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Characterizations and Modeling of SiC JFET

Fig. 1. 1.2 kV, 5 A SiC JFET and its output characteristics
(Blue solid - measurement; red dashed - simulation).
In recent years, much progress has been made on the development of the wide band-gap silicon carbide (SiC) devices. For active switches, SiC JFETs are the most promising devices to be commercialized in the near future. Compared with conventional silicon (Si) counterparts, SiC active switches feature higher breakdown voltage, lower on-state resistance, as well as better high-temperature operation capability without sacrificing the switching speed, all of which make them very potential in the high-power, high-voltage, high-frequency and high-density (H4) applications.

CPES has been spending a lot of efforts in investigating the performances of the new SiC JFETs. Extensive measurements and tests have been recently conducted on 1.2 kV, 5 A prototype SiC JFETs manufactured by SiCED. Static characteristics, including the output and transfer characteristics, on-state resistances, gate and body diodes, as well as junction capacitances, etc, were all obtained with the use of the curve tracer and the impedance analyzer. The switching performances of the device, on the other hand, were tested on a self-built double-pulse tester with minimized PCB stray inductances in order to reduce the circuit parasitic impact on the device's switching characteristics. With this tester, the SiC JFET was able to switch with zero gate resistance, causing only minor ringing during the fast switching transients. Under 600 V, 6 A inductive load switching condition, the device dv/dt rate could reach 60 kV/us and di/dt rate could reach 3 kA/us.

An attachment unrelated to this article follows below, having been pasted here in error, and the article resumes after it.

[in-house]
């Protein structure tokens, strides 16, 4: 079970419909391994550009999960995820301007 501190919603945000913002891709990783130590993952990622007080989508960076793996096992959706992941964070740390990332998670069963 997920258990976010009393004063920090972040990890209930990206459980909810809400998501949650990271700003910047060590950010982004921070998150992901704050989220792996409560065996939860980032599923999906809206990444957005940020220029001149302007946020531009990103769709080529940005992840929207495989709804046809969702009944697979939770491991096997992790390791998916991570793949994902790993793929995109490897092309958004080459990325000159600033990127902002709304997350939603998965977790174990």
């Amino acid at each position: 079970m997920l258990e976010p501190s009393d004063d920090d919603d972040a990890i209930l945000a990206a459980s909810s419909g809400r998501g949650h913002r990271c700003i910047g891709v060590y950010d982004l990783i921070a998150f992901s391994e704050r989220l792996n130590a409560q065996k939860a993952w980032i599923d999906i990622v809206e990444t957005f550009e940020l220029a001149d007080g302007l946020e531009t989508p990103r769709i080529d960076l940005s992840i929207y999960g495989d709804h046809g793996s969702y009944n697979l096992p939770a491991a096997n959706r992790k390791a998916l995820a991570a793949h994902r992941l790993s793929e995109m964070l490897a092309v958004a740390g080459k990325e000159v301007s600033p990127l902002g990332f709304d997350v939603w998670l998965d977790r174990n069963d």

The characterization data were directly used to build the device model based on the SPICE-2 JFET model. Extra components were added to the SPICE-2 model to take into account the particularities of the SiC JFET. As an example, an extra SPICE diode was added to the gate-source terminals in order to capture the gate breakdown of the JFET when this feature is intentionally used in the gate driving strategy. The model was verified by comparing simulation waveforms with experimental results obtained in the switching tests, and now is being used in the SiC JFET phase-leg and converter design in CPES.


Fig. 2. SiC JFET model structure.
Fig. 3. Switching waveforms under 600 V, 6 A inductive load with 0 ω RG: experiment vs. simulation.
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